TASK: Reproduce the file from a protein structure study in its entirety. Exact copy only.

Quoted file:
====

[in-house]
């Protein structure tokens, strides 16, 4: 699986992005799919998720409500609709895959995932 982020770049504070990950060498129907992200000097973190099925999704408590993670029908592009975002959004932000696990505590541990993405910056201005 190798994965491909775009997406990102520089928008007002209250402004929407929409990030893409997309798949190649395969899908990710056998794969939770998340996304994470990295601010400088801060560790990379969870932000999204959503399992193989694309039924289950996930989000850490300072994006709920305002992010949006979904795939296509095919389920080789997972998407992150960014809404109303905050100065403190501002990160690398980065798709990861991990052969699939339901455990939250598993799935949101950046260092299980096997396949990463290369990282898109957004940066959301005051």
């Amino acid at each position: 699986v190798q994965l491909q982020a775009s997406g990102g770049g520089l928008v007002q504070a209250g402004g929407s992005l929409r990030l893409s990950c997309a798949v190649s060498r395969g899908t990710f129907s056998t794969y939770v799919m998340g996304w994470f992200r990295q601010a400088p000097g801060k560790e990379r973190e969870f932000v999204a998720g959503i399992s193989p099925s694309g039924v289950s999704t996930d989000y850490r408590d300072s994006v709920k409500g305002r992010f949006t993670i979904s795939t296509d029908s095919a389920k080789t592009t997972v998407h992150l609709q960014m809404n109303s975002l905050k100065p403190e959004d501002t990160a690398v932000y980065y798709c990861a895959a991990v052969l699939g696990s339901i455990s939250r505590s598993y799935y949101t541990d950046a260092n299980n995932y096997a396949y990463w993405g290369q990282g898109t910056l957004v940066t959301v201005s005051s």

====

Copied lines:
[in-house]
């Protein structure tokens, strides 16, 4: 699986992005799919998720409500609709895959995932 982020770049504070990950060498129907992200000097973190099925999704408590993670029908592009975002959004932000696990505590541990993405910056201005 190798994965491909775009997406990102520089928008007002209250402004929407929409990030893409997309798949190649395969899908990710056998794969939770998340996304994470990295601010400088801060560790990379969870932000999204959503399992193989694309039924289950996930989000850490300072994006709920305002992010949006979904795939296509095919389920080789997972998407992150960014809404109303905050100065403190501002990160690398980065798709990861991990052969699939339901455990939250598993799935949101950046260092299980096997396949990463290369990282898109957004940066959301005051």
């Amino acid at each position: 699986v190798q994965l491909q982020a775009s997406g990102g770049g520089l928008v007002q504070a209250g402004g929407s992005l929409r990030l893409s990950c997309a798949v190649s060498r395969g899908t990710f129907s056998t794969y939770v799919m998340g996304w994470f992200r990295q601010a400088p000097g801060k560790e990379r973190e969870f932000v999204a998720g959503i399992s193989p099925s694309g039924v289950s999704t996930d989000y850490r408590d300072s994006v709920k409500g305002r992010f949006t993670i979904s795939t296509d029908s095919a389920k080789t592009t997972v998407h992150l609709q960014m809404n109303s975002l905050k100065p403190e959004d501002t990160a690398v932000y980065y798709c990861a895959a991990v052969l699939g696990s339901i455990s939250r505590s598993y799935y949101t541990d950046a260092n299980n995932y096997a396949y990463w993405g290369q990282g898109t910056l957004v940066t959301v201005s005051s």